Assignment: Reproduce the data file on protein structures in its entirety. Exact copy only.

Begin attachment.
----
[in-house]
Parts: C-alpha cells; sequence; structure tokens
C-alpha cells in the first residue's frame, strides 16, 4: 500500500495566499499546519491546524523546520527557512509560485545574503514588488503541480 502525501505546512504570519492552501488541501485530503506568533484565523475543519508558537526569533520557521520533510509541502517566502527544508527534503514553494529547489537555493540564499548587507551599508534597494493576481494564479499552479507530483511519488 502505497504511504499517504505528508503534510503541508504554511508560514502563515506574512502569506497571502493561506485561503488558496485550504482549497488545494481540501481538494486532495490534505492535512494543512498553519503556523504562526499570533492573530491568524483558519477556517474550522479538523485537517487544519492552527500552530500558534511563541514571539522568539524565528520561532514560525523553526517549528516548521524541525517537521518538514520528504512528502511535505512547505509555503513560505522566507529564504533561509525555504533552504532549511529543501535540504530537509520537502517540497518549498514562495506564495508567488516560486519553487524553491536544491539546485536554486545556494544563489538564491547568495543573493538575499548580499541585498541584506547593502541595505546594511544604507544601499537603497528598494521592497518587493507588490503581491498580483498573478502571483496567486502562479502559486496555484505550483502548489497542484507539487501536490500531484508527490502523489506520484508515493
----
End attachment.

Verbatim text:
[in-house]
Parts: C-alpha cells; sequence; structure tokens
C-alpha cells in the first residue's frame, strides 16, 4: 500500500495566499499546519491546524523546520527557512509560485545574503514588488503541480 502525501505546512504570519492552501488541501485530503506568533484565523475543519508558537526569533520557521520533510509541502517566502527544508527534503514553494529547489537555493540564499548587507551599508534597494493576481494564479499552479507530483511519488 502505497504511504499517504505528508503534510503541508504554511508560514502563515506574512502569506497571502493561506485561503488558496485550504482549497488545494481540501481538494486532495490534505492535512494543512498553519503556523504562526499570533492573530491568524483558519477556517474550522479538523485537517487544519492552527500552530500558534511563541514571539522568539524565528520561532514560525523553526517549528516548521524541525517537521518538514520528504512528502511535505512547505509555503513560505522566507529564504533561509525555504533552504532549511529543501535540504530537509520537502517540497518549498514562495506564495508567488516560486519553487524553491536544491539546485536554486545556494544563489538564491547568495543573493538575499548580499541585498541584506547593502541595505546594511544604507544601499537603497528598494521592497518587493507588490503581491498580483498573478502571483496567486502562479502559486496555484505550483502548489497542484507539487501536490500531484508527490502523489506520484508515493